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CSE says no need for National Investment Board

Says NIB will dismantle the regulatory systems for green clearances

Sreelata Menon  |  New Delhi 

NGO Centre for Science and Environment has strongly rebutted the Union ministry of finance’s claim that green clearances are leading to inordinate delays in infrastructure projects.

CSE has also rejected the proposal to set up a National Investment Board (NIB), which it says will dismantle the regulatory systems for green clearances.

In a statement today, it said that "industry, government and regulatory agencies have been persistently talking about how environmental regulations have throttled the country’s growth and how the system of forest and environment clearances has forced India’s credit ratings to its nadir. And they have bitterly complained about how environmentalists were holding the country and its people to ransom."

This has prompted the Union ministry of finance to propose a new super-clearance agency – the National Investment Board – to grant all clearances, especially green clearances, to large infrastructure projects.

The ministry has proposed to “amend the business of transaction rules so that statutory clearances under various acts are given by the board”, CSE said.

It released data today on the scale and pace of environment and forest clearances given during the 11th Five Year Plan (April 2007-March 2012). The study looks at five key sectors – thermal power, hydropower, cement, iron and steel and mining – and said it proved that the scale of clearances has been nothing less than “unprecedented”.

Sunita Narain, director general, CSE, said, “The analysis of this data clearly shows that the Ministry of environment and forests (MoEF) has not been an impediment to infrastructure development. Instead, it has granted massive numbers of clearances, which are today jeopardising environmental security. This is also making a complete mockery of our regulatory systems. Why, therefore, do we need the NIB?”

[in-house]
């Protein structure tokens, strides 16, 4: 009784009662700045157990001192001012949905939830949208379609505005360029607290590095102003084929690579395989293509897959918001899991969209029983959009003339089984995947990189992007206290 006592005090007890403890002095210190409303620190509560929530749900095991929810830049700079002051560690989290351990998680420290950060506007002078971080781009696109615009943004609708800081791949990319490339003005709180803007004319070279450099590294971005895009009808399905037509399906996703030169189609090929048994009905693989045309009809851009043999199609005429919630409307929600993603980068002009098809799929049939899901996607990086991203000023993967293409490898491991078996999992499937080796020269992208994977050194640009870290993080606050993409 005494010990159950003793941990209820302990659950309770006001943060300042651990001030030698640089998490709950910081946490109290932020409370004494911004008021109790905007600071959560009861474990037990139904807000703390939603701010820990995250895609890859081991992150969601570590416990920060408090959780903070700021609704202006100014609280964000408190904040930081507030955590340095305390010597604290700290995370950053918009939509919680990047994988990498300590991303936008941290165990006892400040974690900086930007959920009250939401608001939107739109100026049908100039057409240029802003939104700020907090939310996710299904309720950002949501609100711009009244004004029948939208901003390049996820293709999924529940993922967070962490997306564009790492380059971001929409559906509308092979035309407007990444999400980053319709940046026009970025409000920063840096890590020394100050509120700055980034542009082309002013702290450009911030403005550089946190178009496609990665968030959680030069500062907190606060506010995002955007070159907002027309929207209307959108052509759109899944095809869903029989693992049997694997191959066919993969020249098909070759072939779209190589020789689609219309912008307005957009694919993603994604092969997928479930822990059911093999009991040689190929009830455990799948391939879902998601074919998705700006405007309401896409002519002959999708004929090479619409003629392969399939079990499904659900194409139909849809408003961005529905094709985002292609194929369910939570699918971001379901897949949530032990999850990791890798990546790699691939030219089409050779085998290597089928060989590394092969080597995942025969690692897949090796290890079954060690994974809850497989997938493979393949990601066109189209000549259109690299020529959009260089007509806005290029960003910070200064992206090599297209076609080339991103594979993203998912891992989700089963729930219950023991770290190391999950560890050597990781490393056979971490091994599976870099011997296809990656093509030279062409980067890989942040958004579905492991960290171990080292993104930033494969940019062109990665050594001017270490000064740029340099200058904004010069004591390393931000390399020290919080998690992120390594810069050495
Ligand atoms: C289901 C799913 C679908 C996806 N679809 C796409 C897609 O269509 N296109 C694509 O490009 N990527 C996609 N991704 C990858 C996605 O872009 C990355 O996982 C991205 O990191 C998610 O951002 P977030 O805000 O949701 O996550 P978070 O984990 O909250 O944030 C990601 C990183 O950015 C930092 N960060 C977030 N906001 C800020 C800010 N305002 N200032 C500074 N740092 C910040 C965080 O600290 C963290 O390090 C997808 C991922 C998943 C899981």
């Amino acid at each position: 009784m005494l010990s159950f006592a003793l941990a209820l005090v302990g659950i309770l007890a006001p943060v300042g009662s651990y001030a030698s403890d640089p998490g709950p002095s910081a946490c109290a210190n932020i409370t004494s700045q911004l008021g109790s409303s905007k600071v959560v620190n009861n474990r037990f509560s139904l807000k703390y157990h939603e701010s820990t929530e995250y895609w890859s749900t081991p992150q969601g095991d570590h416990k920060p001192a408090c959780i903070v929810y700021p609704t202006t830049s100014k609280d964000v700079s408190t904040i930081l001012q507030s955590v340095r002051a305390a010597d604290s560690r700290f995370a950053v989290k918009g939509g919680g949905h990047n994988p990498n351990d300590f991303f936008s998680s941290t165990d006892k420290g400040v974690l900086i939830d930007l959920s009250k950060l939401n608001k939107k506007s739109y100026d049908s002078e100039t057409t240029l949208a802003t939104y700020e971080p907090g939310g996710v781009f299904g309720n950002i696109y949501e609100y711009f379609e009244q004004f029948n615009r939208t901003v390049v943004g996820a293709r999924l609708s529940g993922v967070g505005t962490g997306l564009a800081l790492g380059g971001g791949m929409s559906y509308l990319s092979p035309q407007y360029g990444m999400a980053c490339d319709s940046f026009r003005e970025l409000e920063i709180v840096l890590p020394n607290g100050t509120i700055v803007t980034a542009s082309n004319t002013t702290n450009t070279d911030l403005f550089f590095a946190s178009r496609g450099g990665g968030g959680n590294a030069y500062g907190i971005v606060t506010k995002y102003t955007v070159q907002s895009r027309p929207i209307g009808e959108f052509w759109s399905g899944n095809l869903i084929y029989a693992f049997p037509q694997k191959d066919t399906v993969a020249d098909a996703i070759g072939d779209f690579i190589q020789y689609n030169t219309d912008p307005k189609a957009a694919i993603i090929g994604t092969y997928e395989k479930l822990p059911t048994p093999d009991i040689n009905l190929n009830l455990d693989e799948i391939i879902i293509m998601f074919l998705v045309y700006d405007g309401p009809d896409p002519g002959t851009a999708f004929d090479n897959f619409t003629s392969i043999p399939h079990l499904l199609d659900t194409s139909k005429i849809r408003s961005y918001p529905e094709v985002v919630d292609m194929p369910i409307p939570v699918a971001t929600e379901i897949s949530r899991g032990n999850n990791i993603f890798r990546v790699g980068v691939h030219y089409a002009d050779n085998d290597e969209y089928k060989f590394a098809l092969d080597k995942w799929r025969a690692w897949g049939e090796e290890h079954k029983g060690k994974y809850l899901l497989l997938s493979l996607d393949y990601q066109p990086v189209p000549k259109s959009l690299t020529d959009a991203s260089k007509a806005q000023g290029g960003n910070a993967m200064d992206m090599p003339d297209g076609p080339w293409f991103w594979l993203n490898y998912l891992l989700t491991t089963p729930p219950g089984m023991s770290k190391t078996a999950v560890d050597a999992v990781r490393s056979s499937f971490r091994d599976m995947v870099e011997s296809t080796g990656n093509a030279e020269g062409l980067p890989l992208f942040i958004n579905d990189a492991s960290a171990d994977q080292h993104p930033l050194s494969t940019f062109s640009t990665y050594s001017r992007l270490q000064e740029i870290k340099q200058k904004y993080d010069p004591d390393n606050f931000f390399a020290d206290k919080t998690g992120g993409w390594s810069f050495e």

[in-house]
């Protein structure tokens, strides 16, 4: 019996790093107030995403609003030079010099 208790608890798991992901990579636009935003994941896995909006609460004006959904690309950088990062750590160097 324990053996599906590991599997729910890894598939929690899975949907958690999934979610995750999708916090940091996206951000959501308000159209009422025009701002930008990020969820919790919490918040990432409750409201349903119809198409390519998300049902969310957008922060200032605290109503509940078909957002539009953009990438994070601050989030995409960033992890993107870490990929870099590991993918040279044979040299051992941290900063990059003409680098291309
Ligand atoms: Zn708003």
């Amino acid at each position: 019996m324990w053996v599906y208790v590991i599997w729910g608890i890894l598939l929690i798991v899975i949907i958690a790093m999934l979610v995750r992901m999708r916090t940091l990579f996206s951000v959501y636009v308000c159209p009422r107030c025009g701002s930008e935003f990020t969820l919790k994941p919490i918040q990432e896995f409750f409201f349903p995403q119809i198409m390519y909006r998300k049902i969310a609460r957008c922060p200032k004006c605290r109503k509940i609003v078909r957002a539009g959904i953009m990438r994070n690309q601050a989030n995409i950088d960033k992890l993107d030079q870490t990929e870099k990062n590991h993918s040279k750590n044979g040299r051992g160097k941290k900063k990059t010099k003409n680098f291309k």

Reform proposal

CSE has proposed a detailed reform agenda to strengthen the green clearance system so that it can work for people and the environment.

“We believe this reform will not only reduce the high transaction costs and delays being caused to the industry, but will also make industries more accountable. It is not in the interest of the environment to perpetuate a corrupt system,” said Narain.

CSE proposed consolidation of all clearances – environment, forest, wildlife, coastal - so that project impact is fully understood and decisions taken. Fragmentation is not only adding to delays, but also to poor decision-making, it said.

It proposed preparation of one comprehensive impact assessment document covering all aspects for all clearances; tracking projects through one unique number so that all clearances are linked and impacts considered; making project appraisal committees accountable for their decisions;  integration of the processes and procedures followed by the State Pollution Control Boards and the MoEF; synchronising resources of all agencies; making local agencies responsible for monitoring and compliance and putting all project documents in the public domain.

On Environment clearances, it advocated a zero tolerance policy, which would reject a project if the EIA is inadequate or wrong.

CSE also called for cumulative EIA so that projects are cleared on the basis of their carrying capacity. It said that all projects should be tracked in terms of district pollution load and river-basin impacts. It also called for a stop to EIA by industry and said it should be done through cess or other public funds.

First Published: Sat, October 20 2012. 20:12 IST
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